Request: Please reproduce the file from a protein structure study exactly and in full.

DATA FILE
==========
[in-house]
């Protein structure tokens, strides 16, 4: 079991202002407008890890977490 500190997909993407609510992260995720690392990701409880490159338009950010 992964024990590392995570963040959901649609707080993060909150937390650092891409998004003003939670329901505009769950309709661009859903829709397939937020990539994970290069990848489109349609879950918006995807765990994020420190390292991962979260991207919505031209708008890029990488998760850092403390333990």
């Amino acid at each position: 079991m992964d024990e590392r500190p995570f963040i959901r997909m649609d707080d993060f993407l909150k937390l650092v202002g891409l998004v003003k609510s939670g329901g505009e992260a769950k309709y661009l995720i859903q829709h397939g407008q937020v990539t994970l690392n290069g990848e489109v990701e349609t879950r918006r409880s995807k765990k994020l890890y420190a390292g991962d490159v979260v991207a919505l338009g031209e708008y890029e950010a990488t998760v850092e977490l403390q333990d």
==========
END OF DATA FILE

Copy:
[in-house]
């Protein structure tokens, strides 16, 4: 079991202002407008890890977490 500190997909993407609510992260995720690392990701409880490159338009950010 992964024990590392995570963040959901649609707080993060909150937390650092891409998004003003939670329901505009769950309709661009859903829709397939937020990539994970290069990848489109349609879950918006995807765990994020420190390292991962979260991207919505031209708008890029990488998760850092403390333990």
């Amino acid at each position: 079991m992964d024990e590392r500190p995570f963040i959901r997909m649609d707080d993060f993407l909150k937390l650092v202002g891409l998004v003003k609510s939670g329901g505009e992260a769950k309709y661009l995720i859903q829709h397939g407008q937020v990539t994970l690392n290069g990848e489109v990701e349609t879950r918006r409880s995807k765990k994020l890890y420190a390292g991962d490159v979260v991207a919505l338009g031209e708008y890029e950010a990488t998760v850092e977490l403390q333990d």